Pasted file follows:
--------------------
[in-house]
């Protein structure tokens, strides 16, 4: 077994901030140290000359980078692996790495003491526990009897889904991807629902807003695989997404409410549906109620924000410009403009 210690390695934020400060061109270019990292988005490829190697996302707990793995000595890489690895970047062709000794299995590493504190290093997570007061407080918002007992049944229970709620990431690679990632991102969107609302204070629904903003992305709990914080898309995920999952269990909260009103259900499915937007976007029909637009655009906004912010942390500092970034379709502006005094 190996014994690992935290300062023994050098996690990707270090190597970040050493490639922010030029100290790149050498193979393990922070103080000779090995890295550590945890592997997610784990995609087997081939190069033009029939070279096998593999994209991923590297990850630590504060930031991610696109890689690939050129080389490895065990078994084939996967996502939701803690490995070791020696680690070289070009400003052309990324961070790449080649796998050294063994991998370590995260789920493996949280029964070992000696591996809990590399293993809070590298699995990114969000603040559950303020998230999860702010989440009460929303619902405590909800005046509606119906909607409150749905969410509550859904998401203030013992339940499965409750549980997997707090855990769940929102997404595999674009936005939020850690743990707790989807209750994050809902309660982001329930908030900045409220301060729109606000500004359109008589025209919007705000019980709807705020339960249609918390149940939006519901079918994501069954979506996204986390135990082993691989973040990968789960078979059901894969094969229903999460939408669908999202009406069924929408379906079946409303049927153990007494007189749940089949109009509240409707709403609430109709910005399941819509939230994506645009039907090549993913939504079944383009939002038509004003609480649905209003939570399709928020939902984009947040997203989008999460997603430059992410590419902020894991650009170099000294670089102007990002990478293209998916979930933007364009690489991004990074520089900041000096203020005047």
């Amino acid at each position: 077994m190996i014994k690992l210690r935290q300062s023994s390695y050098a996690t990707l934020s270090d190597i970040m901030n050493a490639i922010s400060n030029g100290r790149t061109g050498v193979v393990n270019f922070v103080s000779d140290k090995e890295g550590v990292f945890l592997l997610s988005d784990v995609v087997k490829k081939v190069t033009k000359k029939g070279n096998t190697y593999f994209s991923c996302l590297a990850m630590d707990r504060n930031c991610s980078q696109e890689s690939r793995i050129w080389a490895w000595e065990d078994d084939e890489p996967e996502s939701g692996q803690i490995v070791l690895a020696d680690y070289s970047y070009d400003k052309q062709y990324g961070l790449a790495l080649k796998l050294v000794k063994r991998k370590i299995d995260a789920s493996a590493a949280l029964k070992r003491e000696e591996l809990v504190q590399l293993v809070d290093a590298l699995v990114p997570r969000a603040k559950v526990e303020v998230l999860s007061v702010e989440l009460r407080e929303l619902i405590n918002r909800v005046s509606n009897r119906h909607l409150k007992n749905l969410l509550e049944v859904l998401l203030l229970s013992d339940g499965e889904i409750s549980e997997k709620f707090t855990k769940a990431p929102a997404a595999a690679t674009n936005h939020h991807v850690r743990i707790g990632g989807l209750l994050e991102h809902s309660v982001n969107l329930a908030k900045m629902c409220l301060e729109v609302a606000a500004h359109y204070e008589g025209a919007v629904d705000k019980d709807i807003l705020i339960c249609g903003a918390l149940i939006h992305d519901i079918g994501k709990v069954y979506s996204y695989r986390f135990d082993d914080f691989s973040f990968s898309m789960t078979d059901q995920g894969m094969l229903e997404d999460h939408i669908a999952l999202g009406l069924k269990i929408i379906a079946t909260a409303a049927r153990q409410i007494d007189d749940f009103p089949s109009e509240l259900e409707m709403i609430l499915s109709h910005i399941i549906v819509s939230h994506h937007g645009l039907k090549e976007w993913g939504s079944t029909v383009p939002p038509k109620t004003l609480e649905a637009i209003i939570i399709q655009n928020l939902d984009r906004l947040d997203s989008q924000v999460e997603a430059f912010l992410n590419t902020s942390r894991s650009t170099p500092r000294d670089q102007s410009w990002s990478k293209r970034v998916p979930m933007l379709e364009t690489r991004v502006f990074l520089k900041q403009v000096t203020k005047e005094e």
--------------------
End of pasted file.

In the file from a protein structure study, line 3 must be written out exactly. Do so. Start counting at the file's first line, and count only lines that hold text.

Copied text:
């Amino acid at each position: 077994m190996i014994k690992l210690r935290q300062s023994s390695y050098a996690t990707l934020s270090d190597i970040m901030n050493a490639i922010s400060n030029g100290r790149t061109g050498v193979v393990n270019f922070v103080s000779d140290k090995e890295g550590v990292f945890l592997l997610s988005d784990v995609v087997k490829k081939v190069t033009k000359k029939g070279n096998t190697y593999f994209s991923c996302l590297a990850m630590d707990r504060n930031c991610s980078q696109e890689s690939r793995i050129w080389a490895w000595e065990d078994d084939e890489p996967e996502s939701g692996q803690i490995v070791l690895a020696d680690y070289s970047y070009d400003k052309q062709y990324g961070l790449a790495l080649k796998l050294v000794k063994r991998k370590i299995d995260a789920s493996a590493a949280l029964k070992r003491e000696e591996l809990v504190q590399l293993v809070d290093a590298l699995v990114p997570r969000a603040k559950v526990e303020v998230l999860s007061v702010e989440l009460r407080e929303l619902i405590n918002r909800v005046s509606n009897r119906h909607l409150k007992n749905l969410l509550e049944v859904l998401l203030l229970s013992d339940g499965e889904i409750s549980e997997k709620f707090t855990k769940a990431p929102a997404a595999a690679t674009n936005h939020h991807v850690r743990i707790g990632g989807l209750l994050e991102h809902s309660v982001n969107l329930a908030k900045m629902c409220l301060e729109v609302a606000a500004h359109y204070e008589g025209a919007v629904d705000k019980d709807i807003l705020i339960c249609g903003a918390l149940i939006h992305d519901i079918g994501k709990v069954y979506s996204y695989r986390f135990d082993d914080f691989s973040f990968s898309m789960t078979d059901q995920g894969m094969l229903e997404d999460h939408i669908a999952l999202g009406l069924k269990i929408i379906a079946t909260a409303a049927r153990q409410i007494d007189d749940f009103p089949s109009e509240l259900e409707m709403i609430l499915s109709h910005i399941i549906v819509s939230h994506h937007g645009l039907k090549e976007w993913g939504s079944t029909v383009p939002p038509k109620t004003l609480e649905a637009i209003i939570i399709q655009n928020l939902d984009r906004l947040d997203s989008q924000v999460e997603a430059f912010l992410n590419t902020s942390r894991s650009t170099p500092r000294d670089q102007s410009w990002s990478k293209r970034v998916p979930m933007l379709e364009t690489r991004v502006f990074l520089k900041q403009v000096t203020k005047e005094e």